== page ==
Content in a website isn’t much different. All content is not equal—it changes at different speeds and requires different levels of effort. Your company logo is quite a different animal than your newsfeed. You might publish news releases multiple times a week on short notice in response to quickly-changing events. Your corporate logo, on the other hand, is deeply tied into your brand identity. Some companies have had the same logo for over a century, and it’s not likely to change anytime soon.
We can give this characteristic of content a name: “content velocity.” This encompasses two things:
News releases have a high velocity on both counts, and your corporate logo is on the other extreme. You may find out the CEO resigned 10 minutes ago, and you have to have a news release out in the next half hour. On the other hand, a brand identity change happens twice a decade and you can see it coming a long ways off.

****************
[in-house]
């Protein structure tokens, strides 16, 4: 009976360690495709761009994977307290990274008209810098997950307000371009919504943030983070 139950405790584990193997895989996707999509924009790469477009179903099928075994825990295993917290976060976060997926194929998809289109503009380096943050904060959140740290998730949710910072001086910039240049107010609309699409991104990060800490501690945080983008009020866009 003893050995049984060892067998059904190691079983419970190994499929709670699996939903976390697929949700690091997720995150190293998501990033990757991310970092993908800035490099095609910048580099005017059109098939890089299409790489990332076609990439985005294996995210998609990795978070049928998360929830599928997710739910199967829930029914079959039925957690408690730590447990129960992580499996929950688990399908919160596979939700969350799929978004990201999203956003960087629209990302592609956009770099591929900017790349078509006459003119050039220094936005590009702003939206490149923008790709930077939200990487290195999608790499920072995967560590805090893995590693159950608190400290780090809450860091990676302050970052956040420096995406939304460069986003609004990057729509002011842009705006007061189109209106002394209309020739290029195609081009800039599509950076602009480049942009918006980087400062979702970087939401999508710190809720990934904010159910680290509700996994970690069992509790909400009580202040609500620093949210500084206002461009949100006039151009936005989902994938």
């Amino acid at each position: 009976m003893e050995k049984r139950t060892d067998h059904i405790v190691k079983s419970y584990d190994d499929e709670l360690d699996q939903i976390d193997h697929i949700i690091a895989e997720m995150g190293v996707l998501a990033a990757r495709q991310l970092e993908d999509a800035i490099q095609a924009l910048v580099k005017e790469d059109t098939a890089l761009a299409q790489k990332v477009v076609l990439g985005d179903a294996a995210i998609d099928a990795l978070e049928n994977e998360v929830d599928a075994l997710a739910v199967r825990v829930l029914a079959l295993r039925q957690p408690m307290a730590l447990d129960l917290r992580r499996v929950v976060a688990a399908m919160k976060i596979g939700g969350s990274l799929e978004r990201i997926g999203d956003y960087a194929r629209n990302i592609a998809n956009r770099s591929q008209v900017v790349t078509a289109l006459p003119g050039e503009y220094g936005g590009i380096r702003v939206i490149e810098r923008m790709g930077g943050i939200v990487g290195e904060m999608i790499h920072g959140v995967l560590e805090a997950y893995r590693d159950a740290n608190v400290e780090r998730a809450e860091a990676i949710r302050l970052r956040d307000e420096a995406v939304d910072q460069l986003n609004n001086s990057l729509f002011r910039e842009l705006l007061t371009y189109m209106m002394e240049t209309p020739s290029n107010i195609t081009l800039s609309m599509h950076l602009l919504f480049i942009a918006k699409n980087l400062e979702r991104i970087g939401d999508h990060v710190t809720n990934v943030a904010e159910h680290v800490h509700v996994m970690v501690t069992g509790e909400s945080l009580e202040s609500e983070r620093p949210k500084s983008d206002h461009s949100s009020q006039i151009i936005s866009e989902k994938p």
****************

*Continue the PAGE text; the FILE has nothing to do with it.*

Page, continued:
Why do we try to manage these things in the same way? Differing velocities allow for differing management strategies.
We can manage our content using different methods of varying immediacy and sophistication. Too often, we try to manage these types of content using the same processes, paradigms, and tools.
Any one of these achieves the same end: content delivered to the end user. Where they differ is in effort required to implement, and effort required to manage. In general, those two variables are inverse—it’s awful easy to just copy and reference an image on the file system, but changing it involves access to the server and pushing files around.
Let’s go back to the construction analogy and How Buildings Learn to point out that the walls of a building are not created equal. There are interior walls that are meant only to partition spaces. Then there are load-bearing walls, which both partition spaces and perform the not inconsequential task of holding the roof up. You can move partition walls yourself—get a sledgehammer and just go nuts. But load-bearing walls can’t be touched without calling a contractor, getting a permit, etc.